Music theory offers up thousands of these kinds of options to build new music on and this application of theoretical concept is called “applied theory”. This article, and most of my teaching, is built on the principle of only learning theoretical concepts that can be applied to consumable sounds and then turned into new music.
8. Get out of town… and take that guitar with you
You don’t actually have to physically visit other cultures to derive some influence from them and then apply that influence to your music. I have never traveled to the middle east but because of a university course in the music of that part of the world I took while studying in the US, I’m now possibly the only Dutch-Canadian composer who has written and recorded middle eastern-flavoured music! Well, maybe not the only one… but the point is, I would never have experimented with quarter-tone composition had I not taken that course. During that period I got so obsessed with making my guitar sound like a sitar that the middle eastern influence still comes out in one or two of my songs and makes them sound much more interesting.
9. The loneliness of the sight-reading guitarist
Acquiring and maintaining a fluent sight-reading skill on the guitar is a mandatory requirement of any academic musician but I cannot truthfully claim that it is a small or easy undertaking. It is a skill that requires a lot of alone time for sure. Guitarists are also historically non-conformist, rebellious gypsies who try desperately to not be everything a piano player represents, and to a guitar player the piano is a reading instrument and the guitar is a playing instrument.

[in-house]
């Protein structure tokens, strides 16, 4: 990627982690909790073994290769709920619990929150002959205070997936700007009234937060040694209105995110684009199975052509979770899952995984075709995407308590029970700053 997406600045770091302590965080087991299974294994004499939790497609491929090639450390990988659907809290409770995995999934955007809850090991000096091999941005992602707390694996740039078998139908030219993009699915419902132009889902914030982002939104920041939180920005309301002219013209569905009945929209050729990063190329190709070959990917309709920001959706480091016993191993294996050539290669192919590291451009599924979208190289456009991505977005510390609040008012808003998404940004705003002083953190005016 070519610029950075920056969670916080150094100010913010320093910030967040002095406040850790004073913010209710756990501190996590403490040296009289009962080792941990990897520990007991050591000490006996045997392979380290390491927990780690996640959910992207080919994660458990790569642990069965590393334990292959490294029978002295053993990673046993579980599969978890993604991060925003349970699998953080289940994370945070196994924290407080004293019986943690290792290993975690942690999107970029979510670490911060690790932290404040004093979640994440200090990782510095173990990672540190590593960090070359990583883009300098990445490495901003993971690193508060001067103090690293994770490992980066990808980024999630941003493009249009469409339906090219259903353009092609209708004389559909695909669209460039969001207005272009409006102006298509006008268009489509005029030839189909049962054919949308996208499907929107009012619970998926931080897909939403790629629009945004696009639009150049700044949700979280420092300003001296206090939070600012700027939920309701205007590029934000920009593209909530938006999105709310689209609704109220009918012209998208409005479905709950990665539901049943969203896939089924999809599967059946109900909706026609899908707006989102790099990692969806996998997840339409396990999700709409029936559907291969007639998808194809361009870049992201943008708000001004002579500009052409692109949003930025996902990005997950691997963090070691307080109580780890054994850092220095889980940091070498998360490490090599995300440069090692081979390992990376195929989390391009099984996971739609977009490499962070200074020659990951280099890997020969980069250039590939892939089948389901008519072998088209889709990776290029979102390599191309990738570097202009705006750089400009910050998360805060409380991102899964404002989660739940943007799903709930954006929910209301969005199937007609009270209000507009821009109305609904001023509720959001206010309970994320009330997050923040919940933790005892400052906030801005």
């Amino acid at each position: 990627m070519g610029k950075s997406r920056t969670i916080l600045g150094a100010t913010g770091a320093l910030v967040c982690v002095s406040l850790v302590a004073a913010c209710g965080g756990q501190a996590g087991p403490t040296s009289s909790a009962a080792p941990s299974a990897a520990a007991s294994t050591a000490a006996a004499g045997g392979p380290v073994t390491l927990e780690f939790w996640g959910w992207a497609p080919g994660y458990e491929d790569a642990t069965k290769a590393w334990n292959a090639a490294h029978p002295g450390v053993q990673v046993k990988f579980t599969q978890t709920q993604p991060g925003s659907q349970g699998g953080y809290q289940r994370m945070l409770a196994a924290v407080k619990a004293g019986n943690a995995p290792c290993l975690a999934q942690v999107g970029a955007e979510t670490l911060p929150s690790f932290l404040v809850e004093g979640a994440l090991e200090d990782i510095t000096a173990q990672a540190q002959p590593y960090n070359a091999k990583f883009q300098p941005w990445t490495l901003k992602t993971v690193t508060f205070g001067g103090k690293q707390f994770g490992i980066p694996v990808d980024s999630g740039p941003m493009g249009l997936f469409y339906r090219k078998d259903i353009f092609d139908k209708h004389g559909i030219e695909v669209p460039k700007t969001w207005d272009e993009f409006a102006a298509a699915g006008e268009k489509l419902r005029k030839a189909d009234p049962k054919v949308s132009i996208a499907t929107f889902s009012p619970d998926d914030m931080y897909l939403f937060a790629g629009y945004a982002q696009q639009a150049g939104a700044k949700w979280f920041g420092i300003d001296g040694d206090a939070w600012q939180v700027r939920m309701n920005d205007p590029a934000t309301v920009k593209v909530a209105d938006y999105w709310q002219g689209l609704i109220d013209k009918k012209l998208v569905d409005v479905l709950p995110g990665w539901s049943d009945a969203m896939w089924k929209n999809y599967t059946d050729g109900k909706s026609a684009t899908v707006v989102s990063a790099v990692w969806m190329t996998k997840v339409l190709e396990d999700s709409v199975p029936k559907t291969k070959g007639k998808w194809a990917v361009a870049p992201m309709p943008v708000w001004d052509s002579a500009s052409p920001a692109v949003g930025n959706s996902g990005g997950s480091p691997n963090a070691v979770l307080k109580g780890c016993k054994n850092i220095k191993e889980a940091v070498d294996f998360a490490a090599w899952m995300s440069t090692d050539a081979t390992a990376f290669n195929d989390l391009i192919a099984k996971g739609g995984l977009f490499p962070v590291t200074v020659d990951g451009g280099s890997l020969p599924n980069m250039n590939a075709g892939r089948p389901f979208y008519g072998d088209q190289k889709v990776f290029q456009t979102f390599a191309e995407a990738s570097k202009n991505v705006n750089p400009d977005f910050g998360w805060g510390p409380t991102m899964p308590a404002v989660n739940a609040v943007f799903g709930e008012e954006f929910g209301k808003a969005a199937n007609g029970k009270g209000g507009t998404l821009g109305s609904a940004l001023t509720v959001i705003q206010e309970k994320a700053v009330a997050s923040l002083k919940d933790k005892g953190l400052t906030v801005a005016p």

Unfortunately, the widespread propensity for guitar players to not learn to sight-read is one of the reasons lots of guitar songs end up sounding the same as one another. A great source for new and interesting song materials can be accessed by sight-reading pieces not available to guitar-playing songwriters who cannot read notation.
“Classical training helped Paul Simon write much of his early catalogue”
10. Go the extra mile for an extra style
Extending the suggestion in tip 9, gaining just a little bit (or a lot) of classical or jazz guitar training has served many pop songwriters very well. Some classical training helped songwriter Paul Simon write much of his early catalogue and a few jazz guitar lessons then served his later solo career equally. Lessons with an experienced (but still enthusiastic) instructor can be very helpful in this pursuit. It is not necessary (or even advisable) to replace your time or passion for writing songs with an eight-hour-a-day guitar practice regimen, but a little bit of a shift in focus to being a slightly better guitarist can go a long way to not only making songs richer and more interesting… but will also enhance your performance of them at the next open mic night no end!
Words: James Linderman
James Linderman teaches and coaches guitar, piano and songwriting at his studio in Newmarket, Ontario, Canada and over Skype to students all over the world. He is a Berkleemusic Ambassador and a music journalist and presenter. Contact James at email@example.com